GeoLog

Imaggeo on Mondays: Sunset over the Labrador Sea

Ruby skies and calm waters are the backdrop for this week’s Imaggeo image – one of the ten finalist images in this year’s EGU Photo contest.

 Sunset over the Labrador Sea. Credit: Christof Pearce (distributed via  imaggeo.egu.eu)

Sunset over the Labrador Sea. Credit: Christof Pearce (distributed via imaggeo.egu.eu)

“I took the picture while on a scientific cruise in West Greenland in 2013,” explains Christof Pearce, a postdoctoral researcher at Stockholm University. “We spent most of the time inside the fjord systems around the Greenland capital, Nuuk, but this specific day we were outside on the shelf in the open Labrador Sea. The black dot on the horizon toward the right of the image is a massive iceberg floating in the distance.”

Pearce took part in a research cruise which aimed to obtain high-resolution marine sedimentary records, which would shed light on the geology and past climate of Greenland during the Holocene, the epoch which began 11,700 years ago and continues to the present day.

A total of 12 scientists and students took part in the Danish-Greenlandic-Canadian research cruise in the Godthåbsfjord complex and on the West Greenland shelf. By acquiring cores of the sediments at the bottom of the sea floor, the research team would be able to gather information such as sediment lithology, stable isotopes preserved in fossil foraminifera – sea fairing little creatures – which can yield information about past climates, amongst other data. One of the main research aims was to learn more about the rate at which the Greenland Ice Sheet melted during the Holocene and how this affected local climate conditions and the wider climate system.

“The picture was taken approximately 25 kilometres off the shore of west Greenland coast. In this region the water depth is ca. 500 meters,” describes Pearce. “At this location we deployed a so-called gravity corer and took a 6 meter long sediment core from the ocean floor. Based on radiocarbon measurements – by measuring how much carbon 14 is left in a sample, the age of the sampled units can be known – we now know that these 6 meters correspond to approximately 12000 years of sedimentation, and thus it captures a history of climate and oceanography from the last ice age all the way to present day.”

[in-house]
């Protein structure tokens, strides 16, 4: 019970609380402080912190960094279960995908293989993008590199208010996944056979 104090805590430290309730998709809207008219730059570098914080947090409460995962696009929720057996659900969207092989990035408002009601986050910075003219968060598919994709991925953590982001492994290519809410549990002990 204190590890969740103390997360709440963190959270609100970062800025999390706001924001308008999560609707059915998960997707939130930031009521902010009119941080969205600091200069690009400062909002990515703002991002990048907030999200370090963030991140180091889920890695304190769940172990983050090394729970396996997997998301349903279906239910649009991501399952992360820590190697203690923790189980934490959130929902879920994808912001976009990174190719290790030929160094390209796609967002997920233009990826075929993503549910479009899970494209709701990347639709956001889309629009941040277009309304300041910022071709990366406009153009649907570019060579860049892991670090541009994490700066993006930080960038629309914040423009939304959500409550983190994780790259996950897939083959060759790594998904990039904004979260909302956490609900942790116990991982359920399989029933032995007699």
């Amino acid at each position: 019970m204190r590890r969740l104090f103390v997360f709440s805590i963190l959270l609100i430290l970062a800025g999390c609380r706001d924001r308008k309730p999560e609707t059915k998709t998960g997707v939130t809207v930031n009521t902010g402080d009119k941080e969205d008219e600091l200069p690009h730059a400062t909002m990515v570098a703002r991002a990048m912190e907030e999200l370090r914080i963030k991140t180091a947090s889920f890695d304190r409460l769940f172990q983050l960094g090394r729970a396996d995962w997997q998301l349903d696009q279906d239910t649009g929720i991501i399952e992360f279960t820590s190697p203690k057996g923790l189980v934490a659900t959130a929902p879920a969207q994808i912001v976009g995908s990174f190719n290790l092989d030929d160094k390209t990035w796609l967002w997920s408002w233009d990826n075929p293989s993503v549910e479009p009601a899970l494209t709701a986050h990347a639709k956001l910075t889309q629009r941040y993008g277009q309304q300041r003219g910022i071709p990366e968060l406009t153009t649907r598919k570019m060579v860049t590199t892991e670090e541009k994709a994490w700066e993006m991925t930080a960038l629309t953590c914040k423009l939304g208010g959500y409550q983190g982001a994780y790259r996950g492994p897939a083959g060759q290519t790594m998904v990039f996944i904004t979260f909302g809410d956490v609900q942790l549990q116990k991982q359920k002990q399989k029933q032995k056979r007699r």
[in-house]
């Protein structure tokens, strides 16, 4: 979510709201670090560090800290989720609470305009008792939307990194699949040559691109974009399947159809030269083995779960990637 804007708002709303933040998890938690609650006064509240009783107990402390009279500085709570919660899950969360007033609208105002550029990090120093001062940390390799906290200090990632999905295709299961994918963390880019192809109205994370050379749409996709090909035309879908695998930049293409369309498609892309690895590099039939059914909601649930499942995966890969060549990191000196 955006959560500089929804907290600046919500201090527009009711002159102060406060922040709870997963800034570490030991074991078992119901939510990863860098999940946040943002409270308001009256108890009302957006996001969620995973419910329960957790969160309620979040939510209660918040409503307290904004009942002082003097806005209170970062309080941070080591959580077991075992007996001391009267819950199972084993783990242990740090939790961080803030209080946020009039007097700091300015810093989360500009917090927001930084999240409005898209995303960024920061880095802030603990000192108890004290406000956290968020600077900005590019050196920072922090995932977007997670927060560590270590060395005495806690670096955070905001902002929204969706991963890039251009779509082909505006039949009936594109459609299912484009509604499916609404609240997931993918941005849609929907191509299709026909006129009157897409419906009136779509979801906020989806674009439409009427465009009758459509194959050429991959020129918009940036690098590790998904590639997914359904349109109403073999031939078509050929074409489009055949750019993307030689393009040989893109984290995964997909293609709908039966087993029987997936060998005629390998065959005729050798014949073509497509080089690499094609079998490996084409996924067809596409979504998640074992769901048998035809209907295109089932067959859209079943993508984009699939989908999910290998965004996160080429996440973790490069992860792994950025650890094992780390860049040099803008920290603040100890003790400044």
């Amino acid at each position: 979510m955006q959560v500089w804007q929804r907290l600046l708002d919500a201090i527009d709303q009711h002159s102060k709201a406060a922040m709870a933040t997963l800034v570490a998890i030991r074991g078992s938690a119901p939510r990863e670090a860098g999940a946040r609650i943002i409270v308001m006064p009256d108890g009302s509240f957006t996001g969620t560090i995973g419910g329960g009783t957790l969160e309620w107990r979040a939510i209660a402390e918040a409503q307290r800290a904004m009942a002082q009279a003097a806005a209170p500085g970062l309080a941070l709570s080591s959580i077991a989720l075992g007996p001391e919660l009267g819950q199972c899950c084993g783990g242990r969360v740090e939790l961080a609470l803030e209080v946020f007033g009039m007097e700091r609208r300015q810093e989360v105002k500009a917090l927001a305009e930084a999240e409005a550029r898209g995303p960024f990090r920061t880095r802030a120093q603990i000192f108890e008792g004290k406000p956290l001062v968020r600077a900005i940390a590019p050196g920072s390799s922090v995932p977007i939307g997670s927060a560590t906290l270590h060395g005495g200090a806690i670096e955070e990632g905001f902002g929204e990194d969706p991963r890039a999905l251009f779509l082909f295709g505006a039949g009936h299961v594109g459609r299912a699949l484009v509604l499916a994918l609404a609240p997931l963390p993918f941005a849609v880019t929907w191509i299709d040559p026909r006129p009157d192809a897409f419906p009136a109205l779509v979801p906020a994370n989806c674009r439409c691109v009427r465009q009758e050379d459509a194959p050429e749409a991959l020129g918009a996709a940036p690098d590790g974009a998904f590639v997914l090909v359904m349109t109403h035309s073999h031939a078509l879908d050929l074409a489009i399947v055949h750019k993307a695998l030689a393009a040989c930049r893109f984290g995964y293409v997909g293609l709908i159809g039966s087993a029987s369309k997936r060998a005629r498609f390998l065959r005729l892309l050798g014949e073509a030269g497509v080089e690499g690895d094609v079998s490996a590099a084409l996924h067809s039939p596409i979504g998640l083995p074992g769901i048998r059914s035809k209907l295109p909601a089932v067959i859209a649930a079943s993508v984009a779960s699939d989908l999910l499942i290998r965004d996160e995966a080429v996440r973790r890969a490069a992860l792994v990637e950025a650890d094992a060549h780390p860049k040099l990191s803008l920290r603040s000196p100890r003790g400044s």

Imaggeo is the EGU’s online open access geosciences image repository. All geoscientists (and others) can submit their photographs and videos to this repository and, since it is open access, these images can be used for free by scientists for their presentations or publications, by educators and the general public, and some images can even be used freely for commercial purposes. Photographers also retain full rights of use, as Imaggeo images are licensed and distributed by the EGU under a Creative Commons licence. Submit your photos at http://imaggeo.egu.eu/upload/.

Laura Roberts Artal is the Communications Officer at the European Geosciences Union. She is responsible for the management of the Union's social media presence and the EGU blogs, where she writes regularly for the EGU's official blog, GeoLog. She is also the point of contact for early career scientists (ECS) at the EGU Office. Laura has a PhD in palaeomagnetism from the University of Liverpool. Laura tweets at @LauRob85.

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